• Whoops, my mistake. My memory ain’t what it used to be. Thanks for the correction and the recommendation. I’ll check out the comics.


  3. It’s very bizarre that they make the efforts they do to humanize Parker. Why on earth would anyone try to humanize Parker? It’d be like wanting to humanize the Terminator.


    • Sax von Stroheim says:

      That’s partly true, although, to be fair, Parker gets more “humanized” as the books go on. His relationship with Claire becomes a much bigger deal, for example, and in the final Parker novel — Dirty Money — he even starts to seem like a nice guy.

      I thought this Parker movie did a better job than most of staying true to the original novel — which is partly why I like it overall, despite agreeing about some of its basic problems — but that novel, Firebreak, isn’t one of the “typical” Parker novels, like The Score or Backflash. On the one hand, Firebreak echoes The Hunter in it’s structure — Parker is ripped off after a job and then he goes after the guys who ripped him off — but I also think it’s him doing an Elmore Leonard-version of a Parker novel.


      • Yeah, the movie definitely has its late Elmore side. I just wish Hackford had taken a more offbeat droll-brutal approach to putting the movie over. That’s interesting about how the Parker of the novels progresses. I’ve never read Westlake in any kind of order — maybe I should start.


  4. I didn’t mind the Mel Gibson Parker movie “Payback.” It wasn’t inspired, but the low-key bluntness wasn’t badly done, the supporting cast was fab, it was hyper-cynical in a wonderfully adult way, and Gibson could have been a lot worse. It was a lot more “Parker” than this thing was.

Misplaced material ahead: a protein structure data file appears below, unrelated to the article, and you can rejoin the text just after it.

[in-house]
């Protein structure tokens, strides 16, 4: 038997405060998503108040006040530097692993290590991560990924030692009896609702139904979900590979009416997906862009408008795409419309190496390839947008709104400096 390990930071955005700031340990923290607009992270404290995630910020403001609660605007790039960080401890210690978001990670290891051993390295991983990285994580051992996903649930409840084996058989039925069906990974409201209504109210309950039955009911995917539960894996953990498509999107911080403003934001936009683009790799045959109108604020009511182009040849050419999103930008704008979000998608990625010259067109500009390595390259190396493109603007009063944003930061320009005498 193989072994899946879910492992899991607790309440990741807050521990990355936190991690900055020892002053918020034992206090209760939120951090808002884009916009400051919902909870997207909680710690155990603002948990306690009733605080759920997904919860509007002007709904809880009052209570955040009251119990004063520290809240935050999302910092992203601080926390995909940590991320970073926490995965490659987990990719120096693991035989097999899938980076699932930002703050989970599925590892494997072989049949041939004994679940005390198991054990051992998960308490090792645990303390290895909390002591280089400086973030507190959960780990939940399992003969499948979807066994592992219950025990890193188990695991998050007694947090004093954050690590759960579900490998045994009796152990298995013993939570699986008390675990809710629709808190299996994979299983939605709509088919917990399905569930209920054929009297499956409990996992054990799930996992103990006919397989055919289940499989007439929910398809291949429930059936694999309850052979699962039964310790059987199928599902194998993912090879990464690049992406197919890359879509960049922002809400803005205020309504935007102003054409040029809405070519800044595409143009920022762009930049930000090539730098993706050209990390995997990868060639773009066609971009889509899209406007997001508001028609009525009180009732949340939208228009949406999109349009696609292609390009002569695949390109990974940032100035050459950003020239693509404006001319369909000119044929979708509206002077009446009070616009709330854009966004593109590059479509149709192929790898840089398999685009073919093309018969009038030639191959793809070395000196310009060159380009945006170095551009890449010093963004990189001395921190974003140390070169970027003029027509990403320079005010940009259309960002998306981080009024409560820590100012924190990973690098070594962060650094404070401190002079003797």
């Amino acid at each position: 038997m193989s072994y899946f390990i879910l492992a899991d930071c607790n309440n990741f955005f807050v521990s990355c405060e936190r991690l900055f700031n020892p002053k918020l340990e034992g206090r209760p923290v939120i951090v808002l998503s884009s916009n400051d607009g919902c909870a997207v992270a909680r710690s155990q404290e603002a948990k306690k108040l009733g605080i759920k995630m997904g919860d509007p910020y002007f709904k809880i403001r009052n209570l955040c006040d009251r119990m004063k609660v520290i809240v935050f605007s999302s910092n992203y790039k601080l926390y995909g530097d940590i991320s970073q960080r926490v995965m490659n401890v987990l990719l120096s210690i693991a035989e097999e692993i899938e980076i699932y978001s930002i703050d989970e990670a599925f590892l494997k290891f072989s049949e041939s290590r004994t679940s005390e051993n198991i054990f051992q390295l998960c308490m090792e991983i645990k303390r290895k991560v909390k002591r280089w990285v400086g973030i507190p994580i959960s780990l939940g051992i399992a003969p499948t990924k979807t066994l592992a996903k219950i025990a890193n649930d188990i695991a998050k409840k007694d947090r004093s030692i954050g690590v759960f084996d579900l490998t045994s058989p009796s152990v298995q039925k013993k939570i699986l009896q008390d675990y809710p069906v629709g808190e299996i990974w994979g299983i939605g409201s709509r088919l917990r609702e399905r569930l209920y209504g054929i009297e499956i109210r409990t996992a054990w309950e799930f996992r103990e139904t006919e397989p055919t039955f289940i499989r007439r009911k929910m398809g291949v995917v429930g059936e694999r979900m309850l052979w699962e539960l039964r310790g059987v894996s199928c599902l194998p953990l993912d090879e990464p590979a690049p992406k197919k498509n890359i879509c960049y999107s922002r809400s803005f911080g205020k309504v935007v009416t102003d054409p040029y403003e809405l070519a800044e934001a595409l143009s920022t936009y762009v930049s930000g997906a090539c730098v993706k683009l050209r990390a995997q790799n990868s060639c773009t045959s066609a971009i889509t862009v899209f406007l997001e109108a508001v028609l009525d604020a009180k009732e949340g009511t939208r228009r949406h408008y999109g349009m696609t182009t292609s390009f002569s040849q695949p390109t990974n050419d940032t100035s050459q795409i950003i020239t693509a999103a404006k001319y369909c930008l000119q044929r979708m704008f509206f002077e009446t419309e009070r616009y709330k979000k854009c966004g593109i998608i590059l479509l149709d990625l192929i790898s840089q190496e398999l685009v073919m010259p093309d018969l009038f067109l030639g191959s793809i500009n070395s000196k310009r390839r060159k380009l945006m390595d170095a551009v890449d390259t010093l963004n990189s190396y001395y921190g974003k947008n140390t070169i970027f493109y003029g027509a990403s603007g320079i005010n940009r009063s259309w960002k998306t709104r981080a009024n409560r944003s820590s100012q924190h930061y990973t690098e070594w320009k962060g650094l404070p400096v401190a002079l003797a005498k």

• Fabrizio del Wrongo says:

      Yeah. “Payback” has its charms.

      I went into this one expecting it to be un-Parkerish. So I accepted that part of it. But I turned it off after about an hour when I couldn’t even figure out the motivations of the characters. Seemed like the screenplay went through several rewrites, and one one bothered to make the various contributions mesh. It ends up feeling like a parody (when you cast Statham, that’s inevitable — he’s a comic actor), but it’s neither funny nor sharp.

      Actually, what it feels like is an uncomfortable marriage of Westlake and Elmore Leonard. At some level “Parker” really wants to be “Get Shorty.”


      • Fenster says:

        Paul W. Thanks for the tip about Cooke, and for your comments.


      • Sax von Stroheim says:

        But Firebreak, the novel on which Parker is based, is like Westlake’s version of an Elmore Leonard novel, with characters that seems to be homages to Jackie Burke and Raylan Givens. If the movie is trying to be like Get Shorty, it’s partly because the novel was already trying to be like Pronto.


      • Fabrizio del Wrongo says:

        I’m sure you’re right. I haven’t read the novel it’s based on. Isn’t it “Flashfire”?


  5. Sax von Stroheim says:

    Ah, yeah – Flashfire. Firebreak is the next one…


  6. David Feeney says:

    The problem with making any movie with a ‘bad’ guy as the hero is that the movie has to make three times it’s production cost to break even. Parker cost 35$ Million to make so it would have to clear 100$ to see a profit. The fear from the studio point of view is that not enough people will pay 10$ to see a real ‘bad’ guy, so they have to soften him, give him a side kick, heart of gold etc.

    If you really want to make a Parker movie or any movie with a bad guy as the protagonist you have to go low budget, i.e. Reservoir Dogs, 1.4$ million budget. 4$ million box office.

    Here’s my proposal; get a Parker novel that could be done on the cheap. Let Quentin Tarantino direct and have Michael Madsen star as Parker and you’ll have a hit.

    Just my two cents.


  7. Pingback: My Year in Books: 2014 | Uncouth Reflections